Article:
Each day, the room took on a festive air, as we gathered for music and performances. Judith Lucy told us tales of raw opium, men’s underwear and pubic hair mishaps. Our ears were treated to dreamy sets from Georgia Fields, Mojo Juju and the Grand Magoozi, whilst book signings and happy snaps with literary heroes went on down the back of the hall. And who could forget the choral harmonies of the Brunswick Women’s Choir and Prana Mob? Helen Reddy never sounded so sweet. *happy tears*
Judith Lucy just asked me if I have pubic hair 😂😂😂😂 #Breakthrough2016
— Jess Vovers (@JessVovers) November 25, 2016
— Tanja Kovac (@TanjaKovac) November 26, 2016
Breakthrough was Rosie Batty‘s last speaking engagement for the year, which she felt was hugely significant. “It is so important for women to come together and share their power,” said Rosie. Speaking to the full hall, the 2015 Australian of the Year and violence prevention campaigner spoke of her son Luke, tragically slain by his father, and the prevalence of family violence across our whole community. “It doesn’t matter where you live, what your postcode is…domestic violence is not selective.” Looking to the future, Rosie pointed to the falling rates of smoking due to consistent public health campaigns, concluding that the same can, and must be done for family and domestic violence.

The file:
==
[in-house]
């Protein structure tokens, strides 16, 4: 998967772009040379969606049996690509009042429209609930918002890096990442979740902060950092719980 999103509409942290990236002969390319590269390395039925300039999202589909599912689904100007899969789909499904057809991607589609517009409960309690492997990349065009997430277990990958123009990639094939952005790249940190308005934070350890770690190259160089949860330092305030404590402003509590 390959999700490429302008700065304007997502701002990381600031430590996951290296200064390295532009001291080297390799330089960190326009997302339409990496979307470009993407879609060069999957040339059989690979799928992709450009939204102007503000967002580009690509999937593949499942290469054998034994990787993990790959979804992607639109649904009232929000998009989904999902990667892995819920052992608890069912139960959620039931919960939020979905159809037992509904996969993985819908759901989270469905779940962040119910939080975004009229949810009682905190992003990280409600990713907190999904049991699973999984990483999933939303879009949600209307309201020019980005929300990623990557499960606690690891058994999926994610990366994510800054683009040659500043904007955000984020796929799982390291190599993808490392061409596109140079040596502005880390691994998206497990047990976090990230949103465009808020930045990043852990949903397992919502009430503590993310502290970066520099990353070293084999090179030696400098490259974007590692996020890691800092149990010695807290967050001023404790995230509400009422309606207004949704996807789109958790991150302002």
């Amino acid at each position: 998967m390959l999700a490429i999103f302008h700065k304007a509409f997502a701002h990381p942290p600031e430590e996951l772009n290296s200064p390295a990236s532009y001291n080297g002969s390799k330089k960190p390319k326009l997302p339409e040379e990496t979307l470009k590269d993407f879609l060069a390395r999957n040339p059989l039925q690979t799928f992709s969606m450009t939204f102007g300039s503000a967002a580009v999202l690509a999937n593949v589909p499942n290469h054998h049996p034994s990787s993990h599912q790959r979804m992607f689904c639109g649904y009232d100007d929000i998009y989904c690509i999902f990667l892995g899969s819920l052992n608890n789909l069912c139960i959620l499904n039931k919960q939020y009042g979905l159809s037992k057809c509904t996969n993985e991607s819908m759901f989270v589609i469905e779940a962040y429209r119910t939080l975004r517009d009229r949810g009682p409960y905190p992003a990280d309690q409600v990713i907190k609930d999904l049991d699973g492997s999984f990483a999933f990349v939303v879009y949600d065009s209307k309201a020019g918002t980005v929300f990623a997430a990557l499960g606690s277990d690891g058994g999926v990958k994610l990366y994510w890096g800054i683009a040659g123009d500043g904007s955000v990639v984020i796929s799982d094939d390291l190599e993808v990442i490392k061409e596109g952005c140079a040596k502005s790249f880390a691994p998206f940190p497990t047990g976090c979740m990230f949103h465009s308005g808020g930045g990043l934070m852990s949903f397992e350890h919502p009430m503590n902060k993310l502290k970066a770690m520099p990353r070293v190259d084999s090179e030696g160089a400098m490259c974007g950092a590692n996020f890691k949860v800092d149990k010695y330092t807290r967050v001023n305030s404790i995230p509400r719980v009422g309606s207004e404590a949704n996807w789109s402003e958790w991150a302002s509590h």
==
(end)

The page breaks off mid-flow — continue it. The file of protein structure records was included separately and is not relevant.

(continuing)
Rosie’s strong address finished with a moving video message from former footballer, politician, violence prevention advocate and broadcaster Phil Cleary. Phil shared his personal experience with gender based violence, which began when his sister Vicki was brutally murdered by her former partner. Phil drew on his years of experience as a campaigner, noting the powerful link between a woman’s desire for freedom and the escalation of abuse. “As women have expressed their desire for independence, they’ve been met with deep and dangerous resistance…Today we must affirm in all our institutions and in our culture, the right of women to pursue independence.” (Note: the full video will be publicly released in the coming weeks.)
We must get that Phil Cleary vid on TV #Breakthrough2016
— RapapompomPassesItOn (@SallyRMelb) November 26, 2016
Sex Discrimination Commissioner Kate Jenkins spoke later that day on the theme of We Can + We Will, synthesising the ideas from the last two days and the need for a monumental shift. But first, she outlined the barriers, some of which stem directly from the upper echelons of the corporate Australia. “Last year there were more men called Peter than there were women in ASX200. This year there are more people called Peter and more people named Andrew, than there are women.” This was met with gasps, a smattering of laughter, followed by a furious flurry of tweets. How could this be?